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By Angela Romano
Arizona Daily Wildcat
May 1, 1998

Privacy concerns still not put to rest


Wildcat File Photo
Arizona Daily Wildcat

More than a month after the controversial CatCard ignited concerns about privacy, UA administrators are trying to reassure students that their educational information is still safe and secure.

Anyone with access to the university's Student Information System can access students' grades, class schedules, financial aid status and Social Security numbers, which in turn can unlock everything from tax records to medical records. This information cannot be legally released by the university.

The University of Arizona came under fire last month when it released student and employee Social Security numbers to MCI Telecommunications Corp. and Saguaro Credit Union in an effort to streamline the implementation of the UA's new identification card.

"This 'innocent mistake' by the university is no small matter," Benjamin Peddicord, an electrical engineering sophomore, wrote in an e-mail message to a privacy concerns listserv. "I believe that if students realized just how much can be done with a Social Security number, reaction to this CatCard would be much stronger."

On Wednesday, UA President Peter Likins appointed Mely Tynan, vice provost for information technology, to lead a new Information Security Council and safeguard student and employee information.

Likins said yesterday he is realizing that keeping confidential information secure in the UA's computer systems is a major issue.

University Attorney Mike Proctor said the CatCard has brought many privacy issues to light. He said the UA needs to train as many employees as "humanly possible" on aspects of privacy and employees need to understand that private information is "almost sacred."

"I find it hard to believe people feel they can release all students' information. We need to have a heightened awareness of privacy issues," Proctor said.

"People need to all be participants in privacy issues, as individual members," he said. "If they see something that is not right they need to contact people who are able to do something about it."

About 1,500 UA employees - including some student employees - have access to information in SIS, said Jack Farrell, the UA's registrar.

SIS is a computer database that contains student information for the Financial Aid, Bursar's, Admissions and Registrar's offices. It is based on nine-digit student identification numbers that are usually the same as students' Social Security numbers.

The unauthorized release of UA basketball player Miles Simon's academic records in October also raised questions about the security of students' educational records.

The Family Educational Rights and Privacy Act prohibits the release of personally identifiable academic records, excluding directory information and records released for educational purposes authorized by federal law.

But someone within the university released Simon's grades to the Kansas City Star. Although university officials investigated the disclosure, they still are not sure how the information got out.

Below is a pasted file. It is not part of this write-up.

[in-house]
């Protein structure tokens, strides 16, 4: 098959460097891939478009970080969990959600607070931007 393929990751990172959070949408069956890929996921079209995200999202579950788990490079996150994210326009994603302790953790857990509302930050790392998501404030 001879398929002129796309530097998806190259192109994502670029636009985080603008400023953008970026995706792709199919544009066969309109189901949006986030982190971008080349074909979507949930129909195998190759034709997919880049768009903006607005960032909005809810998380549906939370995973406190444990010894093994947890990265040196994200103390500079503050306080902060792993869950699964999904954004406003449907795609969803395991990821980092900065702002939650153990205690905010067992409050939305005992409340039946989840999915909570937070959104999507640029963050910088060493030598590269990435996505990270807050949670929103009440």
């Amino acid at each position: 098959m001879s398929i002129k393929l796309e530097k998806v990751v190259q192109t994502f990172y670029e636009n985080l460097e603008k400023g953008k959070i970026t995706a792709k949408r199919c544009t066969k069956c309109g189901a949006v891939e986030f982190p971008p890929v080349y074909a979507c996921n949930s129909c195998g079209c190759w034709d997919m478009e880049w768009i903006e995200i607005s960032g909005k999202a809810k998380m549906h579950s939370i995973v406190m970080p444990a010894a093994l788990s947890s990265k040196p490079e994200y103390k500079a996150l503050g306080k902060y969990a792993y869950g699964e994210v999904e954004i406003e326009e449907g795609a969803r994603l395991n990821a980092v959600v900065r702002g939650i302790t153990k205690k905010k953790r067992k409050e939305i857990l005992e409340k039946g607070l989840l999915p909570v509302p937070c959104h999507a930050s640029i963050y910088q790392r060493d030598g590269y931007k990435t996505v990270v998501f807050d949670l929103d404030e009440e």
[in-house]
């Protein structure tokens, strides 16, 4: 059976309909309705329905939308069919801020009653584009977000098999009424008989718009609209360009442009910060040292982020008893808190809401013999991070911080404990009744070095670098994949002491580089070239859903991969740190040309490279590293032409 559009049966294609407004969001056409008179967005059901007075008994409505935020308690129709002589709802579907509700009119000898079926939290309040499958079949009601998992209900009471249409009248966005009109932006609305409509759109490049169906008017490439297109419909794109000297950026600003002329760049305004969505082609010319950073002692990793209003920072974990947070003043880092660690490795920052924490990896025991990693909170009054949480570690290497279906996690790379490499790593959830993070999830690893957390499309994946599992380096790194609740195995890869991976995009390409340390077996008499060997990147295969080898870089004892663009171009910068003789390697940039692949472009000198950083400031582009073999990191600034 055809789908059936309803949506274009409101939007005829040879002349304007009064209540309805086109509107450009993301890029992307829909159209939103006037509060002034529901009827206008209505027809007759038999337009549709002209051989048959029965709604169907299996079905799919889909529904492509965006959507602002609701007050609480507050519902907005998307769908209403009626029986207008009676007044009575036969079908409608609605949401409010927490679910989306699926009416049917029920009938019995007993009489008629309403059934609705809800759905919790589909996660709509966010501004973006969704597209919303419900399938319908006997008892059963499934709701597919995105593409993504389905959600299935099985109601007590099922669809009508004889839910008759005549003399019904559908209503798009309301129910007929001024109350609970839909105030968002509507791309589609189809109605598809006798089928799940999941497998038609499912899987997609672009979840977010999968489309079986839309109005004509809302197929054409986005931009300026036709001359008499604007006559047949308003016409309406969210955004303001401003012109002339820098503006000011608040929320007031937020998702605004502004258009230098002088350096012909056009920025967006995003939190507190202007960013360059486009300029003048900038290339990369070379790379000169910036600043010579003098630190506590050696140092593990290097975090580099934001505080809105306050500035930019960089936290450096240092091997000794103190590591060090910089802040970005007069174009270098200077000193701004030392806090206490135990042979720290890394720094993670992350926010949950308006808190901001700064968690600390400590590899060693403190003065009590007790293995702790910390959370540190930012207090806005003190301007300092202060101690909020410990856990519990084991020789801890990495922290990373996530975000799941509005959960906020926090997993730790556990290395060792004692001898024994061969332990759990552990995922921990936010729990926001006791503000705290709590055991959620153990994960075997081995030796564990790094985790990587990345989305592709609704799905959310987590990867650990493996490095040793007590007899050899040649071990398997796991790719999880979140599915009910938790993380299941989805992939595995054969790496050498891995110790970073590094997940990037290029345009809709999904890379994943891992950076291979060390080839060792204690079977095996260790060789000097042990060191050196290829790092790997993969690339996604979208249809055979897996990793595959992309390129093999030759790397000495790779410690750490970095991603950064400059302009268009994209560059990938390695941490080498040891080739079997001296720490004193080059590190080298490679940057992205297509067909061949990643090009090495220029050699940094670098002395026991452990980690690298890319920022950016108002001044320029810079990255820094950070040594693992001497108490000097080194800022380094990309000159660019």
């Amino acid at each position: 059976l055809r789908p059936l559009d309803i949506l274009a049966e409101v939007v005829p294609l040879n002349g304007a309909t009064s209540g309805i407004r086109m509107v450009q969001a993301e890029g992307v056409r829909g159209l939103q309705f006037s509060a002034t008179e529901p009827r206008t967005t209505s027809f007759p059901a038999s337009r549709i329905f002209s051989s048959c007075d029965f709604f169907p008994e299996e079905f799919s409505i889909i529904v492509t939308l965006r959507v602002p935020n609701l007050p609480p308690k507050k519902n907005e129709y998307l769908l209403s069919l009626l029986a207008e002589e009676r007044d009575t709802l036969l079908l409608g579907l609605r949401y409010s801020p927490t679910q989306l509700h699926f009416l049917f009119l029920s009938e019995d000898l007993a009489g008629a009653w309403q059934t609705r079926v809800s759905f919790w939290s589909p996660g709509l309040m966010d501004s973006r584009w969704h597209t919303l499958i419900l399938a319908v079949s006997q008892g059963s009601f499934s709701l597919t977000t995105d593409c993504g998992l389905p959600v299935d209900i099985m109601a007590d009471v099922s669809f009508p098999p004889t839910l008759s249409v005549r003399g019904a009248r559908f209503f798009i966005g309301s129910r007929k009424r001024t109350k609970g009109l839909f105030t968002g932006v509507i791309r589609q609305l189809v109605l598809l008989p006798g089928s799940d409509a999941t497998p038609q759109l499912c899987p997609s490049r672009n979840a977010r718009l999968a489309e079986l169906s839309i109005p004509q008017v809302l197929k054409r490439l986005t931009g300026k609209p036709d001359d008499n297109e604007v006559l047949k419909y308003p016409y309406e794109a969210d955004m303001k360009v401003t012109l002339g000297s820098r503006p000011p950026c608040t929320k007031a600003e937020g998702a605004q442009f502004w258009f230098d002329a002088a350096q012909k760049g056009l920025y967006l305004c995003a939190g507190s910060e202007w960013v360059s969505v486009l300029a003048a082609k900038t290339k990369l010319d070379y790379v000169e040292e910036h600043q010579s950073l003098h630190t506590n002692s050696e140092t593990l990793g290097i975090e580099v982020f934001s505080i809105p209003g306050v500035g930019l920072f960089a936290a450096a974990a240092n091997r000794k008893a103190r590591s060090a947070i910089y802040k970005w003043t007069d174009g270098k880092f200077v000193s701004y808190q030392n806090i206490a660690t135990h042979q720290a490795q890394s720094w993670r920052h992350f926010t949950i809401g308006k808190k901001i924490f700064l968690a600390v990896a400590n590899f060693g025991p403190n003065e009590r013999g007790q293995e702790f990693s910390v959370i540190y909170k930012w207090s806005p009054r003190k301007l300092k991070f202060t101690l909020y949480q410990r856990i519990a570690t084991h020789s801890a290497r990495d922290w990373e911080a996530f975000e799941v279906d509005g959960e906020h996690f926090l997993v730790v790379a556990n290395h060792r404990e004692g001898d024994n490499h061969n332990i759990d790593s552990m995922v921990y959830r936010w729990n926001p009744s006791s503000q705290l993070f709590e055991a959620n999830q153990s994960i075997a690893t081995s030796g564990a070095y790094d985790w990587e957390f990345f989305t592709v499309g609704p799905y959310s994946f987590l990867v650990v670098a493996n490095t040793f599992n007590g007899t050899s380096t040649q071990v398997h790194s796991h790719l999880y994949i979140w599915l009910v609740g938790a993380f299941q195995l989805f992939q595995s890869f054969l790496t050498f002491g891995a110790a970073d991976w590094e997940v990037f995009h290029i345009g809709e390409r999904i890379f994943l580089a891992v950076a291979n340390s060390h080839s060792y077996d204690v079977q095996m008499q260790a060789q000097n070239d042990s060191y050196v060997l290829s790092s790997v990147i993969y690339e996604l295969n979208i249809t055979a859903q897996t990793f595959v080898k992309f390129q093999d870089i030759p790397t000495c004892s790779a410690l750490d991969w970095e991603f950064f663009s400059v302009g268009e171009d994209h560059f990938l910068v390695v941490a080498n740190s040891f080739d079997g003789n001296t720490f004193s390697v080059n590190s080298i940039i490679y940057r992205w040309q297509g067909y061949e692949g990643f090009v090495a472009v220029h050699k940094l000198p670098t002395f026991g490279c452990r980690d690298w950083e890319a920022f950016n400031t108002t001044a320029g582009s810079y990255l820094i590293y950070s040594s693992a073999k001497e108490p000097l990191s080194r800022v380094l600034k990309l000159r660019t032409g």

"No one was reprimanded. We could not determine who leaked the information," Proctor said. "We did do (FERPA) seminars for both departments where this could have happened."

When employees need SIS access to perform their jobs, their supervisors must request access for them, said Chris Escobar, senior office specialist in the Registrar's Office.

After access is granted, information on how to utilize the system, along with basic navigational terms, is mailed to the employee.

Information regarding FERPA is included in each packet. All employees are expected to read, sign and send back a statement confirming they have read the information, said Mari Jo Widger, instructional specialist in the Registrar's Office.

"The issue of FERPA lies with each department; the (access) responsibility relates to what you do," Widger said. "In our department we do train people on what kind of information they can give out."

Because training is geared toward individual positions within departments, SIS and FERPA instruction is separate, Widger said.

"Your access to the SIS system is unique to you," said Mary Salgado, applications analyst in the Registrar's Office. "It is reviewed when you need more access, and it is given with a password."

SIS has several different levels of security, said Mike Torregrossa, coordinator of student information and integrated data systems.

"SIS runs on an IBM mainframe system," he said. "I've never heard of anyone cracking the system. It is very secure."

To safeguard the system, employees are given an SIS password, which is changed every 45 days. If an employee attempts to enter the system with an invalid password more than six times, the employee's access is revoked, Torregrossa said.

He said the system also tracks any changes made to information.

"We do delete access to people and we do watch out for people not using the system properly," Salgado said.

Employees who use SIS without a legitimate educational purpose, as defined in the university's FERPA policy, can face repercussions, Farrell said. Violations, he said, are reviewed on a case-by-case basis.

"I have honestly been impressed with the great number of people who use SIS and the small amount of problems," Salgado said.

Torregrossa said the UA is looking into purchasing a new SIS system to do away with using Social Security numbers as identification. The biggest barrier, though, is funding.

"A new system would take advantage of the new technology that is out there that allows separate student identification numbers instead of using Social Security numbers," he said.

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